I previously purchased a JVC X990 from Brian of ProjectorScreen.com and loved it. Then I bought this Optoma UHZ65 laser projector from them.
I just ran it uncalibrated with some UHD material but still away with some a very positive imperssions.
1) Excellent value for Bulb-Free Longevity: laser light engine.
2) Bright: 3000 uncalibrated lumens, but I would expect calibration will bring those down some.
3) Outstanding Color: For HDR, the UHZ65 could not produce color as wide as what the JVC X990 can achieve with its color filter in place, but the color on the UHZ65 was superior in its lumenance; dark scenes that can at times appear muted black in shadowy areas on the JVC exploded off my screen with vibrant colors.
4) Appealing Dynamic Contrast: native contrast on most DLP projectors is typically not high; but visually, the UHZ65's contrast was quite excellent. And with the Dynamic Black feature set to level 2, it produced very convincing black levels. Dark scenes looked great. I certainly had no complaints and this is coming from someone used to the JVC X990.
5) Low Operational Noise: Operational noise was much lower than I expected at 100% laser power and even lower at 50%.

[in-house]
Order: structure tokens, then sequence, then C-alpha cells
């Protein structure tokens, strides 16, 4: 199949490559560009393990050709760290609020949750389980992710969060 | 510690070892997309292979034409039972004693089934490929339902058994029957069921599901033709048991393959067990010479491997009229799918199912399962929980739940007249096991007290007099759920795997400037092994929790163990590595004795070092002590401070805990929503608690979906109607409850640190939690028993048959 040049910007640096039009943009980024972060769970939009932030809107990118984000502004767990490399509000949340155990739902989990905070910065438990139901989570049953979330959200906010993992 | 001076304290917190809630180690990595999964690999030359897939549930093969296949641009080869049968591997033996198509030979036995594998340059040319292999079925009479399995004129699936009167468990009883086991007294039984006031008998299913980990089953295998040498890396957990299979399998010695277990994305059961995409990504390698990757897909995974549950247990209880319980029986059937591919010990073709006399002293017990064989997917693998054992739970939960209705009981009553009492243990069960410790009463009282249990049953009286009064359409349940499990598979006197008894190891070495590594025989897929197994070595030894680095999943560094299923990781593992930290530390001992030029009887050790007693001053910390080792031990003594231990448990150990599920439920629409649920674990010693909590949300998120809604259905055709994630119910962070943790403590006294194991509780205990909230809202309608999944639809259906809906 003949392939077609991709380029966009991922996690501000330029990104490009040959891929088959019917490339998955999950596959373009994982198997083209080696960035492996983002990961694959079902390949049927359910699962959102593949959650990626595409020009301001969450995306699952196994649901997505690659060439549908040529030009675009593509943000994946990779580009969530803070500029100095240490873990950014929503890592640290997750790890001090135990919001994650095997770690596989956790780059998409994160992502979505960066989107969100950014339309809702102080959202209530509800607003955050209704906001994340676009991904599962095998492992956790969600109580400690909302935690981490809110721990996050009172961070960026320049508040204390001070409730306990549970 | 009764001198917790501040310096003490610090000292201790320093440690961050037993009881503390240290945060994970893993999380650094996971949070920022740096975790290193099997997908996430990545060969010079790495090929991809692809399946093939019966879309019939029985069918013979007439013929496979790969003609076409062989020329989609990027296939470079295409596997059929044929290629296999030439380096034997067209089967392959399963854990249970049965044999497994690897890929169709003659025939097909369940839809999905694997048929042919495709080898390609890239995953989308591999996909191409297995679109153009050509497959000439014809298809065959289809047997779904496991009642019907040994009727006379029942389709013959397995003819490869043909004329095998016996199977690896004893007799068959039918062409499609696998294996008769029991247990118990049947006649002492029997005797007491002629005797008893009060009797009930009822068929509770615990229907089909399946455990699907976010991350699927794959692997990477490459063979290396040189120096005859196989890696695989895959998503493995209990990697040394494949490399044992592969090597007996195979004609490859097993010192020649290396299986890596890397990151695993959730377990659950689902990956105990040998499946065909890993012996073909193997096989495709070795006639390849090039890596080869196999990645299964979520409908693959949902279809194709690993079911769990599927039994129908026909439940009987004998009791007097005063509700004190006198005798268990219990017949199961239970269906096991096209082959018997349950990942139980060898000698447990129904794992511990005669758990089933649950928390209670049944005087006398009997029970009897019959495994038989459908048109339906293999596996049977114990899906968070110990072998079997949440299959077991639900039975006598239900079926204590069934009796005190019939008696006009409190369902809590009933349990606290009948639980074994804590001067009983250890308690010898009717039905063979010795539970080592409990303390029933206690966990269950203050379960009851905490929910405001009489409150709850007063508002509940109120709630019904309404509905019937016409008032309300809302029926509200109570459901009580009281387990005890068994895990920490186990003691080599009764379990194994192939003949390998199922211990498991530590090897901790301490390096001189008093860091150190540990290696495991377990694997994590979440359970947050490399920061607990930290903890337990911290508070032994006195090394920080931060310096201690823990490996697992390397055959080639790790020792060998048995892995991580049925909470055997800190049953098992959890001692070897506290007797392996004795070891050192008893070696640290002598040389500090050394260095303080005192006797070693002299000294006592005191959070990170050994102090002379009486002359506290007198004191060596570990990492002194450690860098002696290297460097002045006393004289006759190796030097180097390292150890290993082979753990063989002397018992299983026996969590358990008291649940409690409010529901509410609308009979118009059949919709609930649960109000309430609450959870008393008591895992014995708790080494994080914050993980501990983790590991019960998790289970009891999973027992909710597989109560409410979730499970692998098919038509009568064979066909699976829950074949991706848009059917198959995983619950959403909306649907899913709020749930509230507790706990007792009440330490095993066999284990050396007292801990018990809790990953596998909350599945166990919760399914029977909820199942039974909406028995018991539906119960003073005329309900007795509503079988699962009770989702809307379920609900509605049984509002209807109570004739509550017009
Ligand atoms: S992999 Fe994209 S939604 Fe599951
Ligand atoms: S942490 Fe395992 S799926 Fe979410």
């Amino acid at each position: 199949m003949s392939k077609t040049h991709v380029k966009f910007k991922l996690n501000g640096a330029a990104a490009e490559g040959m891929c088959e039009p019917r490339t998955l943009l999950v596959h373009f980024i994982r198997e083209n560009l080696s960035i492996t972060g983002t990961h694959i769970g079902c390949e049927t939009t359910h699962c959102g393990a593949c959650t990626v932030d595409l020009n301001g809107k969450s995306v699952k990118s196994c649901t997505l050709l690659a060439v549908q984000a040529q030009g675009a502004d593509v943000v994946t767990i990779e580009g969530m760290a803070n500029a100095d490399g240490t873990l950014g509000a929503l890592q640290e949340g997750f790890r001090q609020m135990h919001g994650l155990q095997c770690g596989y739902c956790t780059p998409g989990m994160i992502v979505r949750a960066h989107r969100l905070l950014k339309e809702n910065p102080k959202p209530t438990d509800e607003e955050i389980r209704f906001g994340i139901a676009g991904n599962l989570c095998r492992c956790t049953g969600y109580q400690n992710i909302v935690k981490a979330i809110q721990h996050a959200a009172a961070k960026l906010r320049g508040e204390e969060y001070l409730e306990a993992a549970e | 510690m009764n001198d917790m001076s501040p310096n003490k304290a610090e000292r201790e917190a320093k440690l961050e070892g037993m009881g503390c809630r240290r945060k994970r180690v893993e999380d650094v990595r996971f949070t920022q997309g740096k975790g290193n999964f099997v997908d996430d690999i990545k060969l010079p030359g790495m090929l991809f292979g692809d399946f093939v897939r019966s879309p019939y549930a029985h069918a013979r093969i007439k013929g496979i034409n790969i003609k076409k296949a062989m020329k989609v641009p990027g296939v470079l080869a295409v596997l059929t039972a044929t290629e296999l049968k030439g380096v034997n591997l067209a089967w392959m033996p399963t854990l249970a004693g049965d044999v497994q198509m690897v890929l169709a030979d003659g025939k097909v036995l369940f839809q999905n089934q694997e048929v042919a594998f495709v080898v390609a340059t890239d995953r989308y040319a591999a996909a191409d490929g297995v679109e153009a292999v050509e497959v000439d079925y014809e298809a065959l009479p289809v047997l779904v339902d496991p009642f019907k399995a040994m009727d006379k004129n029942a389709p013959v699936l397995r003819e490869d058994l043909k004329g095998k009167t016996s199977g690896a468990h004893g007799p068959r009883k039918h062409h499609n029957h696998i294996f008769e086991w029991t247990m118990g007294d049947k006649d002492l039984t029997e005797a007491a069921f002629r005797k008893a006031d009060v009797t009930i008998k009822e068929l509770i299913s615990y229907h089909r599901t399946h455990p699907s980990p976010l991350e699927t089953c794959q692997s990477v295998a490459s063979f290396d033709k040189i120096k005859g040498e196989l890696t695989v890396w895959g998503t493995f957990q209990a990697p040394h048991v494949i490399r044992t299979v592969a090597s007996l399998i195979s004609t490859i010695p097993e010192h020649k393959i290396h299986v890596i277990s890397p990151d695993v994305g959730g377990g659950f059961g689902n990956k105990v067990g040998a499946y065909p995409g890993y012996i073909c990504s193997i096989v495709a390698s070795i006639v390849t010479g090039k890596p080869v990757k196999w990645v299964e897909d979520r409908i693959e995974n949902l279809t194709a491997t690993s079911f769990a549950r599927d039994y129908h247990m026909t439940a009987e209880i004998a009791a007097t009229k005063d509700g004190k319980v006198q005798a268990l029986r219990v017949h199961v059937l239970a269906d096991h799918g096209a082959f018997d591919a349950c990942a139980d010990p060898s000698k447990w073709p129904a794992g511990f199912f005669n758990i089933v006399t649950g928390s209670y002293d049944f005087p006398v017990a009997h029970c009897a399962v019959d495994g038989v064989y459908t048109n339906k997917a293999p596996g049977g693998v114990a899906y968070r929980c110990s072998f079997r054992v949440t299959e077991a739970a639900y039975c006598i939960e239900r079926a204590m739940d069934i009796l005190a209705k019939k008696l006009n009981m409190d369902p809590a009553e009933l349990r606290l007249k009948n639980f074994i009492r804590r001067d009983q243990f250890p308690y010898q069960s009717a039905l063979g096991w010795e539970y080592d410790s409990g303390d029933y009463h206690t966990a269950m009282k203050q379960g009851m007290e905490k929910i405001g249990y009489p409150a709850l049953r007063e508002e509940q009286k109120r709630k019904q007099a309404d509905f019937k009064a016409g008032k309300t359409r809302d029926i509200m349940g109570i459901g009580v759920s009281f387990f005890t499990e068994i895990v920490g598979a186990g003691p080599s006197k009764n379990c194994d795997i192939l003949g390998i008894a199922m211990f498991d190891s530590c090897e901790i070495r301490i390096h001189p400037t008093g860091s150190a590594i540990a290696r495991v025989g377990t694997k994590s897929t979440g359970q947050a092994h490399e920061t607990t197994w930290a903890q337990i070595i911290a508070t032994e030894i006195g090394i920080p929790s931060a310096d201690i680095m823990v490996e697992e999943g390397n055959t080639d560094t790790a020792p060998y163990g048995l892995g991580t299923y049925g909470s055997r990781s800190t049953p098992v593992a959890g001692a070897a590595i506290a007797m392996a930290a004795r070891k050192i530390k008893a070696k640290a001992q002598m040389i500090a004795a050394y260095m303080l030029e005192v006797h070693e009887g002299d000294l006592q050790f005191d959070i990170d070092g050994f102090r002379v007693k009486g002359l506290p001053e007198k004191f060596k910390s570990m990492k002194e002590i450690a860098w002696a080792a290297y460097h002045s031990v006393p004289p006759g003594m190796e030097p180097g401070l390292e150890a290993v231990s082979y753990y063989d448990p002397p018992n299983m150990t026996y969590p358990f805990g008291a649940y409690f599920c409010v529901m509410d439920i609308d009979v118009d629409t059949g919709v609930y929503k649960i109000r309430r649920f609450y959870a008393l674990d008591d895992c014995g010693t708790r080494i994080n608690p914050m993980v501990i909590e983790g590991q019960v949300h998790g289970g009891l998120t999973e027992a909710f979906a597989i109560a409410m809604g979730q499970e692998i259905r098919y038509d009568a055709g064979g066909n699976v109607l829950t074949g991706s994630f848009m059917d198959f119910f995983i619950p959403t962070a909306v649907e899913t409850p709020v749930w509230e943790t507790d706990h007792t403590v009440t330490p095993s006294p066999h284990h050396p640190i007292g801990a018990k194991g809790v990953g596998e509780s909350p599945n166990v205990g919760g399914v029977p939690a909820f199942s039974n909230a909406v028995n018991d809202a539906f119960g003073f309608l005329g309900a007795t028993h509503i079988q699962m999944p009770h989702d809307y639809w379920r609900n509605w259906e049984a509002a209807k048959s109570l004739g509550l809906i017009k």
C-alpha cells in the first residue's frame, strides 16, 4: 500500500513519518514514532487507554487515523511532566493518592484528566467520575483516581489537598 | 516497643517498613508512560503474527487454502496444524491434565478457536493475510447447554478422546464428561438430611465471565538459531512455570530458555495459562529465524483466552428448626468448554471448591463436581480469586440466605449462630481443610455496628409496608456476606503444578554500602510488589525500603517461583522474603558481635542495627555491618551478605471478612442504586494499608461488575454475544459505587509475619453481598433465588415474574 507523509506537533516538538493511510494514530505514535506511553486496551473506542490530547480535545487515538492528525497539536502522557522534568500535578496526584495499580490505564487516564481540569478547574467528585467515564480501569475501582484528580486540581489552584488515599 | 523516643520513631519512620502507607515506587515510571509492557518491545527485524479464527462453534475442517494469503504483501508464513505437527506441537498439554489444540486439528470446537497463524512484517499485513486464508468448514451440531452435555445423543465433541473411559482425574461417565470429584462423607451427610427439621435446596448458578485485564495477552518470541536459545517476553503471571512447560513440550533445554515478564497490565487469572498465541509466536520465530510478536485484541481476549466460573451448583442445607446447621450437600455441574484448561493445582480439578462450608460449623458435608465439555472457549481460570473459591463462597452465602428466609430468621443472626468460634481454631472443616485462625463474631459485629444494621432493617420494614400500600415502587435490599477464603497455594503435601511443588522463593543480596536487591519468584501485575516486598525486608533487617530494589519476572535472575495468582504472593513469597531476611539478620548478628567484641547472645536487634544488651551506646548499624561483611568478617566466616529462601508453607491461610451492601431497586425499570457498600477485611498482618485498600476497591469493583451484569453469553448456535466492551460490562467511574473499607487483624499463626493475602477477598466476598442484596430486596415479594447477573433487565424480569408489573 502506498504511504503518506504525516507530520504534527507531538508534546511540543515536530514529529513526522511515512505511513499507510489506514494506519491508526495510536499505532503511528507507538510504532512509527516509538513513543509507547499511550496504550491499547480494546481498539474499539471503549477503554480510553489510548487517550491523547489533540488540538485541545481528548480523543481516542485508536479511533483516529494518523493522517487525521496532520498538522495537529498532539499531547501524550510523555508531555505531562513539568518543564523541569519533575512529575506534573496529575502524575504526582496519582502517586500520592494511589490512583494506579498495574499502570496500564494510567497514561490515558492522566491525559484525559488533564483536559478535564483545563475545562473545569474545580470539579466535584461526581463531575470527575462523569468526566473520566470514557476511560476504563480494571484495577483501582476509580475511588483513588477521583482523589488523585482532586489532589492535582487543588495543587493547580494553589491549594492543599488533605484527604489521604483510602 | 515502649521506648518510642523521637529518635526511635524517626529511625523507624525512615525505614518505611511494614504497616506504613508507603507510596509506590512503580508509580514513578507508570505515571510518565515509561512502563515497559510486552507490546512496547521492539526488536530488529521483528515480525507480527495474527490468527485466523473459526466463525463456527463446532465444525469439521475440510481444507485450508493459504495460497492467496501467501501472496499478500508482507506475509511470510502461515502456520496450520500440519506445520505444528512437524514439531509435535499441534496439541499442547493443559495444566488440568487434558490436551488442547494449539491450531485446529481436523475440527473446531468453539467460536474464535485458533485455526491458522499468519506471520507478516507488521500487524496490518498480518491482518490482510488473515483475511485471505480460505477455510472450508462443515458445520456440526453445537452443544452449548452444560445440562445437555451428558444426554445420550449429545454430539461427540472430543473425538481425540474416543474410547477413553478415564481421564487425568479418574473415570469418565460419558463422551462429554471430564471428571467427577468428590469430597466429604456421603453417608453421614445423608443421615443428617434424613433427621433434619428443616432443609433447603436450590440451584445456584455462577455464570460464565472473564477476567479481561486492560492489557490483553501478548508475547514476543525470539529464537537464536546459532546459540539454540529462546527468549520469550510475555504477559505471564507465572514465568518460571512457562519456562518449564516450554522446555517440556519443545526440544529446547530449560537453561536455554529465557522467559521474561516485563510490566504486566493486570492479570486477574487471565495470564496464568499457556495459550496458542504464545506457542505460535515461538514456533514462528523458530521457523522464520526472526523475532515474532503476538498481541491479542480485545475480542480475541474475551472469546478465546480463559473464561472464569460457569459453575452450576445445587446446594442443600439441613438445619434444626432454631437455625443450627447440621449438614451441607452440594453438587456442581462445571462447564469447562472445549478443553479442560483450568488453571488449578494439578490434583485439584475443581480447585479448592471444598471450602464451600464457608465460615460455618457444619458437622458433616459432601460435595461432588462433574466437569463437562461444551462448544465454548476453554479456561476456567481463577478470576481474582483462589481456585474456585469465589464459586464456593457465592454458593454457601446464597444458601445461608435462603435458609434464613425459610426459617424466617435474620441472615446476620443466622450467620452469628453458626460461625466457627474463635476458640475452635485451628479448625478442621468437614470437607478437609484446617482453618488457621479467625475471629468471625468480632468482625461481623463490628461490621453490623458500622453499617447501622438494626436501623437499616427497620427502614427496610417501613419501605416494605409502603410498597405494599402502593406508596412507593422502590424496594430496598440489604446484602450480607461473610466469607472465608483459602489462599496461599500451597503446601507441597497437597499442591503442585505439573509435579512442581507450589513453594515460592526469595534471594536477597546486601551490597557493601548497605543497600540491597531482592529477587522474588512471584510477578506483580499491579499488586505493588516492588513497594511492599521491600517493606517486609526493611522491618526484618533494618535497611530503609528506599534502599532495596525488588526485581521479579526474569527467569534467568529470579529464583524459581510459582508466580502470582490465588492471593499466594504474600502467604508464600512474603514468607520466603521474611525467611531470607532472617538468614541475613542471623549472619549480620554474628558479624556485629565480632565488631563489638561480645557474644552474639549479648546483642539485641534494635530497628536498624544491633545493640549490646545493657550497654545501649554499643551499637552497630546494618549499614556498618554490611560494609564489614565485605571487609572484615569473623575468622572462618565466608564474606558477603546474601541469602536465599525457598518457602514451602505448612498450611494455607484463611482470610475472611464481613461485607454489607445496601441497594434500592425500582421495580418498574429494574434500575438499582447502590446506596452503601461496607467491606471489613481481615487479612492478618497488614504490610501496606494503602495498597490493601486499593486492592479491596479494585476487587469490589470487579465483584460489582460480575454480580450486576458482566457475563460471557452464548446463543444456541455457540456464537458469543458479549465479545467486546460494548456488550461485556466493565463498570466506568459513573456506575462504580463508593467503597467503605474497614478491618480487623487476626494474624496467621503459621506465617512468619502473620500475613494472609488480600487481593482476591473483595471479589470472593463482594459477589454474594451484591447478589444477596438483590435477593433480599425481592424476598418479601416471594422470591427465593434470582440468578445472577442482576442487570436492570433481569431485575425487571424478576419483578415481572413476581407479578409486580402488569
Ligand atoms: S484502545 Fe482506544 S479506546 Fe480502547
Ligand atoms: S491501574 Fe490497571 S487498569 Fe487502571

6) HDR sizzles with electrifying brightness.
7) Good Motion: Silky smooth motion with pure motion set to 1; native motion did not exhibit excessive blurring either.
8) Outstanding sharpness and clarity! The lens and processor do a pretty good job at resolving 4k/UHD source detail while the projector's tone-mapping and shadow detail capability proved excellent. Keep in mind that the literature states the UHZ65 has a native resolution that is higher than 1080p. It uses something called XPR to shift the pixels to display 8.3 million pixels. The total number of addressable pixels in this process is 2716x1528 and it's multiplied by 2 to get to 8.3 million. I"ll say the process is very effective. Mate that to the razor sharp, scalpelled image offered up by a single-chip DLP, and there you have one super sharp image in the UHZ65.
1) Does not have Native 4K chips (still bear in mind that a single-chip DLP projector doesn't have to deal with convergence errors found in three chip LCD/LCos projectors. The single chip used with a color wheel can offer up more precision than a native 4K chip projector).
2) I did see one rare occasion of posterization/color banding.
3) Using Dynamic Black at level 2 or level 3, I saw the dimming system tripped up once. I'm guessing the fast speed of the laser keeps this from happening often.
4) No motorized lens cover, zoom, or focus.
5) Very limited lens shift.
6) Some rainbow effect/white light defragmentation. This was few and far in between and even to a lesser extent when HDR mode was engaged on the projector.
Overall, the UHZ65, produced some of the most cinematic images I've ever had here. Its overall performance was so much to my liking that I enjoyed it even more than the JVC X990. It surprisingly knocked my socks off!
Thank you, Brian. You did it again!
-- Aztar35 (AVS Forum Member)